People living in Peckham are worried that the regeneration of the area will shatter its creative and artistic community after new redevelopment plans were announced.
Southwark council have unveiled a scheme to build a 20-storey building to the north side of Frank’s Cafe between Hanover Park and Peckham High Street, and then to redevelop the car park Frank’s sits on.
This follows plans at the start of the year to demolish cafes, galleries and bars around Peckham Rye Station and to replace them with blocks of flats and high street stores.
The council originally planned to sell the multi-story car park that hosts Frank’s. However, these plans were stalled by Peckham Vision, who persuaded the inspector that the council needs to consider making the car-park a permanent cultural centre.
The development of Peckham began in 2001, but the news of further redevelopment worries the locals. Fazal Razaq, a local shop owner who has lived in the borough for over 10 years said:
“They will throw us out, they do not care about us. Look at the Heygate Estate, where are those people now? They will knock all of this down. The government just wants more property and who can afford that? Not us.”
Frank’s, which describes itself as a ‘flagship architectural commission of bold tendencies’ opened in 2008 and has since been bringing more people to the area. A 20-storey building would block the view from Frank’s rooftop bar.
Matt Soper, a spokesperson from Peckham Visions told us:”London’s skyline has changed massively in the past few years, due to the skyscrapers that have been built in the city. Almost by accident, Peckham has benefited by offering a unique outlook on that skyline.”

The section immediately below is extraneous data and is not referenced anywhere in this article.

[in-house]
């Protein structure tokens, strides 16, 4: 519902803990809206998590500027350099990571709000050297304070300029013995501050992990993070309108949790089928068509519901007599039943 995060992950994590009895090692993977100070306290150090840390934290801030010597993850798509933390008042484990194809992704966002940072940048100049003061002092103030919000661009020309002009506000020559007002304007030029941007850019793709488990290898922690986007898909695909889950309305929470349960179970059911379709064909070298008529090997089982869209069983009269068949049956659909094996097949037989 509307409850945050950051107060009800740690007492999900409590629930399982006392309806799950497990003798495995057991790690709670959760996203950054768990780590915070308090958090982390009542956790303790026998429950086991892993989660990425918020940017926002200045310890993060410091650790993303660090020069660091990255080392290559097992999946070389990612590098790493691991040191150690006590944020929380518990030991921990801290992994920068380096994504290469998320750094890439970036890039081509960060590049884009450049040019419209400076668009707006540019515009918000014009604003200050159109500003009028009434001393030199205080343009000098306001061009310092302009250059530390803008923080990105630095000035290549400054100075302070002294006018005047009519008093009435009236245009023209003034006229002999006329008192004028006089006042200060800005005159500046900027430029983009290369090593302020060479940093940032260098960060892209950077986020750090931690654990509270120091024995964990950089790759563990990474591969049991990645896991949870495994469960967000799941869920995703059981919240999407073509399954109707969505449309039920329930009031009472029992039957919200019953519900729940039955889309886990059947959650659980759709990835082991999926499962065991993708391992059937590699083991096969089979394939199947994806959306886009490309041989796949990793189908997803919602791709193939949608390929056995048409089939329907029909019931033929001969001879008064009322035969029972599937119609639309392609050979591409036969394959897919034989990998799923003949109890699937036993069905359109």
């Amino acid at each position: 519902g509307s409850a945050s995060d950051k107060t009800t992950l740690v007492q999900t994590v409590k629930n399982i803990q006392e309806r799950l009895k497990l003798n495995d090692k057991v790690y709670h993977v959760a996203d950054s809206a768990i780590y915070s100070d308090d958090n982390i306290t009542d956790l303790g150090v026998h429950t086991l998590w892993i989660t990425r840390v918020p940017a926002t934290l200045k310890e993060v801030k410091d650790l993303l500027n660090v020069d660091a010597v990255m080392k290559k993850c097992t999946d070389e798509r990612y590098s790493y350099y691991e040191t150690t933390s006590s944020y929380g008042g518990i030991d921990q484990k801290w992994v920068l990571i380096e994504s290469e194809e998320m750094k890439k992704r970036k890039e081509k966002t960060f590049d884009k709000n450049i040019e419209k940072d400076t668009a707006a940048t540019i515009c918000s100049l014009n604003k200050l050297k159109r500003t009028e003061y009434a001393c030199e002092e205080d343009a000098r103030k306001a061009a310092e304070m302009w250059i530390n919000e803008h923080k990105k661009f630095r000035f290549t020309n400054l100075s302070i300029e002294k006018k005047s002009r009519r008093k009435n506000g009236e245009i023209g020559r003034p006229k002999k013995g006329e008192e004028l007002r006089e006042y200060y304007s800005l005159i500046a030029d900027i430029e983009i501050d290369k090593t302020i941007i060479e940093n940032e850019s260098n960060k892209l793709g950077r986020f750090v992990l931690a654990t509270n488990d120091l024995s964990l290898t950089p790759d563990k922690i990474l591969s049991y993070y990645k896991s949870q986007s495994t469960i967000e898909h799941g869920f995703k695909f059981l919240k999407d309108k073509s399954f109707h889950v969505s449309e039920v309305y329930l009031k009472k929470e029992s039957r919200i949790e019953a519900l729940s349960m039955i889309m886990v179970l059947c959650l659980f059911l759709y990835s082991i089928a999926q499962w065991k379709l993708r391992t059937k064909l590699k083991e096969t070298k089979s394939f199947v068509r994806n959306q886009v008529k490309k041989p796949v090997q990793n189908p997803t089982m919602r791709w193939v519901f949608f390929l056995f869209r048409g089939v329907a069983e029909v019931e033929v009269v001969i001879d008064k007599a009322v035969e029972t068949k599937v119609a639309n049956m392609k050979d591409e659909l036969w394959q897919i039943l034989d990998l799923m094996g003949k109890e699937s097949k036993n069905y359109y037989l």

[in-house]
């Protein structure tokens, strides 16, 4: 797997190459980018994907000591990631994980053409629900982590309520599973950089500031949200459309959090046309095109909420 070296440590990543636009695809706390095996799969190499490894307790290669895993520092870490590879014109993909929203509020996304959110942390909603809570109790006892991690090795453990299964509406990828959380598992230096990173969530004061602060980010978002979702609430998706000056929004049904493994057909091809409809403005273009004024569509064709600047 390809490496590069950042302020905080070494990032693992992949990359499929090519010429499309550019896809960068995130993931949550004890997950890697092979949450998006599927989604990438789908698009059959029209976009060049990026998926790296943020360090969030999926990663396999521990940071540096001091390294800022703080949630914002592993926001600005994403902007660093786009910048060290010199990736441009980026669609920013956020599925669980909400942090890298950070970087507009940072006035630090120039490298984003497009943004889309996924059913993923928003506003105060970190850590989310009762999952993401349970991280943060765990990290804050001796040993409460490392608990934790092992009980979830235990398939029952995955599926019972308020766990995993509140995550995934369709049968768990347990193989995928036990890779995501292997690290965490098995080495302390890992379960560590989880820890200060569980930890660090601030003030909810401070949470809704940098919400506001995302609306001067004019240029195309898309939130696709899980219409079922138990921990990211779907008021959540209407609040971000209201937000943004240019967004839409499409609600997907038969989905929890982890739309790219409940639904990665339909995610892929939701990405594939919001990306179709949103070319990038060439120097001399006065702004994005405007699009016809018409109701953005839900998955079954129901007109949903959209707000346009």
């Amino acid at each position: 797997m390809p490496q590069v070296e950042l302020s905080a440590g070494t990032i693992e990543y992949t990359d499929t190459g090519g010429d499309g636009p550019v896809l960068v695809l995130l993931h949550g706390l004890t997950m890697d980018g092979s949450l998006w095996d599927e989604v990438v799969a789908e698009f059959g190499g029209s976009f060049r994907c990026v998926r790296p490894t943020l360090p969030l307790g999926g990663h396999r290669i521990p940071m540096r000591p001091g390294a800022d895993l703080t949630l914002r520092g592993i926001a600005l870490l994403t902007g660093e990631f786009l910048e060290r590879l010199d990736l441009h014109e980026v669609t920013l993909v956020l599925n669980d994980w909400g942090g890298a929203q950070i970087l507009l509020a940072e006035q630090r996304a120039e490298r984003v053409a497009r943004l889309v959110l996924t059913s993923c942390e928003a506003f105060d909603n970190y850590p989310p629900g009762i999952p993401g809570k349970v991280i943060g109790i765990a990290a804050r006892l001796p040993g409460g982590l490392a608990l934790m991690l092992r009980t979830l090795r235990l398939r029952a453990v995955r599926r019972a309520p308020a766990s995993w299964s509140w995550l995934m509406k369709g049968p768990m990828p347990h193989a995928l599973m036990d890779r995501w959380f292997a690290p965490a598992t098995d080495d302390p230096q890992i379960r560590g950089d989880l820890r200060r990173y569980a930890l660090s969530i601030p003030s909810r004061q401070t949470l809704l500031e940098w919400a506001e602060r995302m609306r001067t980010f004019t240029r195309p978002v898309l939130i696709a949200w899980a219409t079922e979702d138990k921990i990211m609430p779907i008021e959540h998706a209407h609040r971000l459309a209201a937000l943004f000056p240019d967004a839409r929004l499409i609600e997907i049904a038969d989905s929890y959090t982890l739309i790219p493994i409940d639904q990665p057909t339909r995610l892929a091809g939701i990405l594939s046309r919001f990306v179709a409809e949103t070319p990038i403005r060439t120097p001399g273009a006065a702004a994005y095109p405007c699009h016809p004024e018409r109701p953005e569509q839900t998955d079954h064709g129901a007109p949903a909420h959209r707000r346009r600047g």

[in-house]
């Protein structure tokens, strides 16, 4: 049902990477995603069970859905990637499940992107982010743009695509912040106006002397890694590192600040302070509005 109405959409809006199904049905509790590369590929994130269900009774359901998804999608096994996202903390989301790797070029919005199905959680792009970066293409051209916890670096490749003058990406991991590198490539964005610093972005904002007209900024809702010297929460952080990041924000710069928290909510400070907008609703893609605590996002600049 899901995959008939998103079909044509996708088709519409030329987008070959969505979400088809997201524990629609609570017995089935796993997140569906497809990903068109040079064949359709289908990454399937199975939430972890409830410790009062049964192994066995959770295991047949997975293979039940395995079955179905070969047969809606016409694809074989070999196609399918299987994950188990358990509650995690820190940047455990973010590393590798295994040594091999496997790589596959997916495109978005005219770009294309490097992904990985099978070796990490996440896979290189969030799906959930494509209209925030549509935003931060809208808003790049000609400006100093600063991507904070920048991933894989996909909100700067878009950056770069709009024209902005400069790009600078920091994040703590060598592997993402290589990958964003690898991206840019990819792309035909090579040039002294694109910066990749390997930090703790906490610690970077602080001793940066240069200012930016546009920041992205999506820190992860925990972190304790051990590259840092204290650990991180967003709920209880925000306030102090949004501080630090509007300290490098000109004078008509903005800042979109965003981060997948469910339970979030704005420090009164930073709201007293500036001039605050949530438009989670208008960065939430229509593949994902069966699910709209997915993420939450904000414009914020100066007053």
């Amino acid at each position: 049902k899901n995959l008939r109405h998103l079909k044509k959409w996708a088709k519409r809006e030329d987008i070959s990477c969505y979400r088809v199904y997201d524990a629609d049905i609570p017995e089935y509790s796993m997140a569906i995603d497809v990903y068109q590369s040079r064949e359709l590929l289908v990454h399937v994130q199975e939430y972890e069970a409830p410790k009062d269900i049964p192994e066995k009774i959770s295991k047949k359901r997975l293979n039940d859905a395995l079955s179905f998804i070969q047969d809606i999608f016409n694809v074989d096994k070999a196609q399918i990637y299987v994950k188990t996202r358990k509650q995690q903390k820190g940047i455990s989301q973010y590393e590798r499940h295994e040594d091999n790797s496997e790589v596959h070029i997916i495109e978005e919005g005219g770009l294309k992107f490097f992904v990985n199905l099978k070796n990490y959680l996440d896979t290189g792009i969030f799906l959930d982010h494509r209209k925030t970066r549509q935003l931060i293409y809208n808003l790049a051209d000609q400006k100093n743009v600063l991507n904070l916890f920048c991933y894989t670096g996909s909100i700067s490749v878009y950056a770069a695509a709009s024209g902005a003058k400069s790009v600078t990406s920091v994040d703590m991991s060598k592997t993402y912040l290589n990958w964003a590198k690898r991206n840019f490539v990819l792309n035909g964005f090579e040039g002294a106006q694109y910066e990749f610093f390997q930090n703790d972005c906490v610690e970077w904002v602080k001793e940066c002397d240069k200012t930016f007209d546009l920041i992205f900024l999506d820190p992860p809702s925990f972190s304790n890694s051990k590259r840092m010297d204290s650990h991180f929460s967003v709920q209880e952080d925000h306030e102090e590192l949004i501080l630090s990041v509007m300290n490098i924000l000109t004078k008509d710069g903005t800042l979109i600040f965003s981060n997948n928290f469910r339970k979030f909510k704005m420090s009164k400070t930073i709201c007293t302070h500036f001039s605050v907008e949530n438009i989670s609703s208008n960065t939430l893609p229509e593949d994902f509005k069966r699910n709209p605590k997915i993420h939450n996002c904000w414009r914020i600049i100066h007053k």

The view, Soper believes, is very important: “It’s an iconic view of London and one that Peckham is privileged to have – not just because it looks incredible, but because people will come from around the city to see it. That’s a great asset and, along with the rooftop venues themselves, has drawn tens of thousands of people to the area every summer since Bold Tendencies and Frank’s Café started using the multi-storey car park as their base.”
Will the loss of the view mean the end of Frank’s? Susie Palm, 20, a student who has been living in the Peckham area for the past two years said,
“Well you wouldn’t go to Franks on a cloudy day, so that obviously means you go there for a reason – the view”.
Buildings such as the multi-story car park are among many others in the centre of Peckham that many locals feel are historic places of culture.
Many of the main streets in the town centre are currently protected from destruction due to the designation of ‘Rye Lane Conservation Area’.
Although many people in Peckham are happy to see positive redevelopments, they feel the identity of the area is at risk, Soper says.
“Right now it feels like Peckham is being carved up by different parties who are considering their own interests above the identity of the area as a whole. People earning below a certain amount just won’t be able to afford to live here any more. London shouldn’t just be for the wealthy, it should be for everyone – and redevelopment plans should be doing more to get the balance right.”
Photography by Hannah Hutchins